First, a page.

MSNBC Anchor hospitalized with severe myocarditis, pericarditis

An MSNBC anchor revealed in a recent segment that she was hospitalized in December with a heart infection, which caused her to miss about a month of work.

Yasmin Vossoughian said the health scare began on Dec. 20 when she began experiencing chest pains that were “on and off for a period of 10 days.” Those pains “got progressively worse” over the next few days, she added.

The presenter, who hosts a weekend program on the Left Network, said she went to the emergency room on Dec. 30 and was told she had acid reflux. A day later, she woke up with severe chest pain and pain in her left shoulder, which led her to believe she was suffering from a heart attack.

Vossoiughian, 44, said she went to the emergency room. Doctors diagnosed her with pericarditis, or inflammation of the lining of the heart. They claimed it was caused by “a literal cold,” she said.

She added that she doesn’t smoke, runs several miles a week, practices yoga, doesn’t eat meat, and drinks occasionally. “I’m a pretty healthy person,” she said.

After being hospitalized, she spent several days there before being released on Jan. 4, Vossoiughian said.

“But that wasn’t the end… three days later I was admitted again when I felt a fluttering sensation in my heart like a butterfly,” she said. Doctors then told her she had developed myocarditis, an inflammation of the heart muscle, and she spent another five days in the hospital.

Vossoiughian then said it was “just the cold that did it… all the inflammation in and around my heart.”


With Vossoiughian’s confirmation that she was suffering from pericarditis and myocarditis, there was widespread speculation on social media that it may have been caused by a COVID-19 vaccine or booster. The MSNBC host made no mention of COVID-19 or vaccines during her segment, and she said her doctors blamed the common cold virus.

Both pericarditis and myocarditis are considered side effects of mRNA vaccines manufactured by Pfizer and Moderna, according to the Food and Drug Administration and Centers for Disease Control and Prevention.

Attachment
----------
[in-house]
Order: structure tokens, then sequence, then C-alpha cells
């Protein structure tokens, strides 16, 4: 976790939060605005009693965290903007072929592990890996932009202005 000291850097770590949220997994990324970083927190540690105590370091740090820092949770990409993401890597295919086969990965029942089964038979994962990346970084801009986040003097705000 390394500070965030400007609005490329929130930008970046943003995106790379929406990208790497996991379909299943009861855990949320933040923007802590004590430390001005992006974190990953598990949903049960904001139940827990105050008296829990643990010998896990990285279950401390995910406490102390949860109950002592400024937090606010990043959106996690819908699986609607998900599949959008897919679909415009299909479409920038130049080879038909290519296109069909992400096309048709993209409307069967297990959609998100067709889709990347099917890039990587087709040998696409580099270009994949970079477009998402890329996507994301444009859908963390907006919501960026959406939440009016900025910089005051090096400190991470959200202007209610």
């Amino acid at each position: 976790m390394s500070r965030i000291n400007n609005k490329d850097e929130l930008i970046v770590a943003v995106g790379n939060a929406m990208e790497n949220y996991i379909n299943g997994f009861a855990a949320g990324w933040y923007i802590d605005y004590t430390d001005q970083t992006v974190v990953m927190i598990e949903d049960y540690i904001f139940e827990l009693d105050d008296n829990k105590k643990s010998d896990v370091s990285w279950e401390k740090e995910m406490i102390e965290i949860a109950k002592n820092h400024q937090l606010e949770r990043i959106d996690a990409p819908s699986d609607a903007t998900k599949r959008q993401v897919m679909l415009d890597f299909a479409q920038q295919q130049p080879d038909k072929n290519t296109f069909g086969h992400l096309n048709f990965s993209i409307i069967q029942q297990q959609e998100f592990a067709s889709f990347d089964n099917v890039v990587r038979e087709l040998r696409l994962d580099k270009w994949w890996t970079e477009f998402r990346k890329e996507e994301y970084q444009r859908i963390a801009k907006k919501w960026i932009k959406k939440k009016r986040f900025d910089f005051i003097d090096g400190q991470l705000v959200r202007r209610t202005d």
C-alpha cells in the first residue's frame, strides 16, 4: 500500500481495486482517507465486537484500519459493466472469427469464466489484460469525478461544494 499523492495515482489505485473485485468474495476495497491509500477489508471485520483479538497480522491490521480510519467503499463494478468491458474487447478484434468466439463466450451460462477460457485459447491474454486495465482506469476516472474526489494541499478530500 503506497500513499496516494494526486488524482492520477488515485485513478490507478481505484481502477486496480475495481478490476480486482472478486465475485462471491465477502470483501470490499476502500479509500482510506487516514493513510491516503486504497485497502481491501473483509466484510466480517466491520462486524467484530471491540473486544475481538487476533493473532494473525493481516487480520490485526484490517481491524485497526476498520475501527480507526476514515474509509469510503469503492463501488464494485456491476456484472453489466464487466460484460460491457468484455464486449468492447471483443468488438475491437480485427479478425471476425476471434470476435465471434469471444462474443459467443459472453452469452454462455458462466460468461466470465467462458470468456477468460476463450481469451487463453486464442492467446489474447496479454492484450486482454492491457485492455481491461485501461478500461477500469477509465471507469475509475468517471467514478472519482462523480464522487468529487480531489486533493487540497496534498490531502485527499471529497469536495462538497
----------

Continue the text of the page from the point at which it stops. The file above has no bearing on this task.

But according to Johns Hopkins University, myocarditis, while rare, can be caused “by an infection in the body,” including the common cold, flu, and COVID-19. Bacterial, fungal and parasitic infections can also lead to myocardial inflammation.

The Myocarditis Foundation, meanwhile, says “viral infections are the leading cause of myocarditis,” but notes that “a wide variety of infections, diseases, and substances can cause this condition.”

And the UK’s National Health Service says that “pericarditis often follows a viral infection, such as a sore throat or a cold.”

In 2021, Vossoiughian wrote on social media that she was fully vaccinated for COVID-19. “We’re both vaccinated…that was confirmed for this photo!” she said in April of that year. Comcast’s NBCUniversal also directed that its employees, including those who work at MSNBC, receive the vaccine before returning to office in early 2022.

Later in the segment, the MSNBC host called her doctor, Dr. Greg Katz, a cardiologist at NYU Langone Hospital, for an interview. Vossoiughian asked him about anecdotal claims that more and more people now suffer from pericarditis and myocarditis.

“Maybe the season is more virus-heavy. Maybe our immune systems are different because we’re masking and social distancing,” Katz said. claimed, adding that “no one knows why this is so.”

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